The majority of my work comes from people I’ve worked with over the years or from recommendations from those same people as well as my peers. It’s a small community and if someone’s asked about doing a job and they aren’t available and know you are, they’ll often [recommend you].
What’s your process when first approaching a new project?
Everything starts with scouting which, in the infancy of a project, is largely research-based. These days, thanks to technology, a large amount of this can be done from a computer. That’s not to say that ringing around and chatting with your peers, book research, and driving around with a map can’t yield just as much—it’s certainly a combination of all. Once you’ve generated leads, it’s a case of making contact and appointments to scout as well as ensuring you get good coverage with your photos for the consideration of the producers, directors, production designers, etc.
What training do you have? What training does someone need to be a location manager?
None. I don’t have any job-specific training. I learned everything on the job and continue to do so. A driving license would be a must but other than that, there isn’t any required training. There are courses people can take to help (you could check out ScreenSkills and the Calltime Company). I also have colleagues that have film and media degrees but few profess that anything they learned was relevant or useful in reality. From what I understand, the courses would be far more useful to someone wanting to get into locations work and are often taught by established location managers so there is a networking benefit, too.
What’s one thing you wish everyone knew about location management?
I don’t know about wish but it would be helpful for people to know that the location department is among the few departments that work the longest hours. It’s rarely glamorous and often very stressful but it is varied, interesting, and for the most part, rewarding and good fun.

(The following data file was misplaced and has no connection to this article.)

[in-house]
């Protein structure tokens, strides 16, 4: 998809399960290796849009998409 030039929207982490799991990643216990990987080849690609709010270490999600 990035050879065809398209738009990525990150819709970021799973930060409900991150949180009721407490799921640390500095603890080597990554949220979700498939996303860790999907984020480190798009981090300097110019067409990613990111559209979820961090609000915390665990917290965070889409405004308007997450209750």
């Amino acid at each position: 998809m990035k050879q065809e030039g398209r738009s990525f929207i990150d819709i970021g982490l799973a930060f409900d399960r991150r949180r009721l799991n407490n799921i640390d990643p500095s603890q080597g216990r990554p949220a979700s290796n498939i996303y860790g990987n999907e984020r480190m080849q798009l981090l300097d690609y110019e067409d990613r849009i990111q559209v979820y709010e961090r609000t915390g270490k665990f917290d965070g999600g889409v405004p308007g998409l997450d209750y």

What’s the hardest part of your job?
Very long consecutive workdays. It wouldn’t be unusual to work 15-hour days for weeks on end and 12-hour days either side of [that span].
How does your work impact actors on set? How do you interact with them?
That would fall into logistics and servicing locations and is different from job to job and location. Interaction with actors depends on the actor but you’re normally too busy for anything other than an introduction and a bit of small talk before the radio goes or the phone rings.
What skills are essential to becoming a location manager?
A hard work ethic, people skills, and a sense of humor.
What advice would you give people looking to get into location management?
First, you need to get your foot in the door. I would always consider someone offering to work for free—that shows they really want to do it. If you do that, hopefully, the next project that location manager has, you’ll get offered paid work and you’re in.
If you don’t like long hours, hard work, and a lack of personal time, though, then it’s probably not for you. On the flip side, you’ll get to go to some cool places, meet interesting people, and there’s time off between projects.
What do you look for in an applicant?
A hard work ethic, people skills, and a sense of humor. For people starting out, I always value that over experience.
Do you have any advice for someone’s first day on the job?
Don’t be late, be early. Be calm but keen. Ask for things to do, look for things to do, and don’t stop.
Ready to be on set? Check out Backstage’s film audition listings!